Mixed greens including white pine, hemlock and Mountain Laurel were combined with pine cones, winter berry and bittersweet berries. I needed to added red plaid bows for color because all the dark green got lost in the corner. At Christmas, I wrapped tiny lights in amongst the greens for a welcoming sight next to the door.


February - Handcrafted Twig Hearts 
I harvested some supple twigs from along the road side and using twine, bent them into hearts which I decorated with the leftover bittersweet berries from the Christmas ladder. The hearts were beautiful but lost in the corner, until the snow came and dusted them white.

March- Forsythia Ladder
The cold lingered and, in a craving for spring color, I combined real Mountain Laurel greenery with silk forsythia to bring a little sunshine into the corner and remind us that even though it is still snowing, spring is just around the corner.

April - Birds' Nest Ladder
I have been collecting birds' nests with this project in mind, although I only found four. A fifth one is needed. I used bittersweet vines wrapped around the ladder to create perches for the nests and places to position pussy willows. Into the nests I put salt dough eggs and tiny feathers.  This arrangement is more delicate and it is the individual motifs that make for better photographs.

That is my year's worth of ladder designs. I have more I want to try. I think a patriotic theme with weathered wood stars would work well for Memorial Day, and certainly a Halloween alternative to pumpkins could include spiders, bats and webs. Although maybe I'll switch out the ladder and work with a mobile concept instead. So many ideas! 

Here are links to al the various individual posts for the above ladders. Some have detailed tutorials, others are just more photos.


© 2013 Ashbee Design, Marji Roy

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Wednesday, April 17, 2013

Bird's Nest Ladder for the Entry

All most a year ago I built a ladder out of small sapling trees that had been thinned out of our woods (tutorial here). That ladder has been the basic support for many different displays in our entry way throughout the year. The ladder form is so often used in decor and for good reason. So much can be accomplished with it. This morning I disassembled my Forsythia ladder and constructed the Bird's Nest Ladder for April. What better theme is there for springtime than nests with tiny eggs, waiting to hatch?



This idea began last year when I started collecting bird's nests. For a project like this you have to plan ahead because abandoned bird's nests are a treasure, not rare but not in every tree either. They are also fragile and must be acquired with care. Some just disintegrate in your hands.


I knew I wanted to perch a nest in alternating corners of ladder, holding them in place with bittersweet vines twining up the ladder poles. Yesterday, I went to a local bittersweet patch at the end of a rural road armed with my clippers. I worked for a while to free a collection of bittersweet vines. I love them because they twist and curl in random ways.  Each branch has character.


However they grow amongst the prickers so they are a challenge to collect. I wore long pants, a long sleeved shirt and gloves. Back home,  I assembled a variety of things I tought might work in this display. In addition to the nests and vines, I got my pussy willows and feather collection. 


And then I started assembly. Here is my original ladder as I start to wind vines around the frame.


My goal was to create nooks of vines that would support the nests. And then I balance the nests in the web of vines. Below is a robin's nest harvested from the top of the light on David's studio.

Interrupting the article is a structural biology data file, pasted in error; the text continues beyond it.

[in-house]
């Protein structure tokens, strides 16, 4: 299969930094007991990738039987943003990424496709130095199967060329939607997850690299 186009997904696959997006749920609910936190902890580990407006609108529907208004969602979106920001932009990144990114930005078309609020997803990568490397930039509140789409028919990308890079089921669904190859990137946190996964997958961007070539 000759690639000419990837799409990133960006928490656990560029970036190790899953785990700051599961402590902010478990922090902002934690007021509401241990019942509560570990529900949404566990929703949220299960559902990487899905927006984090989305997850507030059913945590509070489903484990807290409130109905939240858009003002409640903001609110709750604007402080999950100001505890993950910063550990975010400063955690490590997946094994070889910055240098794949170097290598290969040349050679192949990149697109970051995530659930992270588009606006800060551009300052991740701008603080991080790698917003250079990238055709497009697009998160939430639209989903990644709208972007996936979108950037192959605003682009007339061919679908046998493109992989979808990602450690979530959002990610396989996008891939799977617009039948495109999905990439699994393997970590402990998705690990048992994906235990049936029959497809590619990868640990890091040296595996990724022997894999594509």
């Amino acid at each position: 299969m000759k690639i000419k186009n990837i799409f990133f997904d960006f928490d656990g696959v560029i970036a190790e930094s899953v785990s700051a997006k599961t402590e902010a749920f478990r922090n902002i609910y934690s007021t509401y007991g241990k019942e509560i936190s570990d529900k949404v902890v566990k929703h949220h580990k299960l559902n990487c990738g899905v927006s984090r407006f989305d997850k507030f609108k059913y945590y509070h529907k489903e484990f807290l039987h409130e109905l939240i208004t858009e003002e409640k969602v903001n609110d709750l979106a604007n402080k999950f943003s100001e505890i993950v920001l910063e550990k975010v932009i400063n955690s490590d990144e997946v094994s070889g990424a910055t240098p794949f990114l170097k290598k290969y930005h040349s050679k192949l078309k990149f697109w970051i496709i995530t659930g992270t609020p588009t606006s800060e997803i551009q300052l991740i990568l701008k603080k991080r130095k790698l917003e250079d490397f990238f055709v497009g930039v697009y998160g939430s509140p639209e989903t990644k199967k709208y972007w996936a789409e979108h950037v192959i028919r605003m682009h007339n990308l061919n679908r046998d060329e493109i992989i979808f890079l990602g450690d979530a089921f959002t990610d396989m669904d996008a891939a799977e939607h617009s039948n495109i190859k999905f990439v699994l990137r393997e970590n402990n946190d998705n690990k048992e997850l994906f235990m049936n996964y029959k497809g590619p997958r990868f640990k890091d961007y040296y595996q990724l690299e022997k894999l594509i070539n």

At this point I took a break to make some eggs. It was clear the nests needed eggs. I didn't have any and figured I could make and bake a batch quicker than buying anything. The DIY way! I made a batch of salt dough clay using an online recipe - 1 cup flour, 1/2 cup salt, 1 Tbs veg. oil, water until it forms a ball.


Once I had the desired consistency, I kneaded it to blend well and then formed eggs in a variety of sizes.

These I baked in my toaster oven at 250ºf for 1 hour. They hardened up nicely.

By then I was done adding vines, nests and pussy willows to the ladder. I put a few tiny, wispy feathers in each nest along with a few of the cream colored eggs.







Thinking it could use more pussy willows but I haven't found any. Every April I hunt the roadsides looking for a wild pussy willow bush.


Today I am going to spend some time creating a post with an overview of a year of ladders.  Check back to see the overview. Update: Just uploaded a post covering the entire year of ladders here. Worth a visit.

Here is a link to the tutorial on making the basic ladder. 

Have you ever developed something that you used all year, changing it with the seasons? If so, share in the comments.

© 2013 Ashbee Design, Marji Roy

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Friday, April 12, 2013

Nocturnal Visitors

I have blogged often about my handmade sapling ladder that is the base for my entry decor. In fact, each new season I shared a different idea. Here is the spring awakening concept. Yesterday I had five buckets of Mountain Laurel greens and forsythia blooms. This morning I had chaos on our front stoop.


Some critter had quite a party during the night! Made us smile and wonder this morning. Oh, the joys of country living.

It is pouring rain today ( a lovely April shower) so I  won't be dealing with this.


For those of you just joining my blog, here are links to a few of the other ways I have decorated this ladder over the past year.

Valentines Ladder

Christmas Ladder

Christmas Ladder with Lights:

Pumpkin Ladder




Daisy Ladder for June




A Ladder of Branches • DIY - This is tutorial for making the ladder.




This project inspired me to continue exploring ladders in décor. I collected them ll into a theme page with links to many, many different ways to use ladders in decor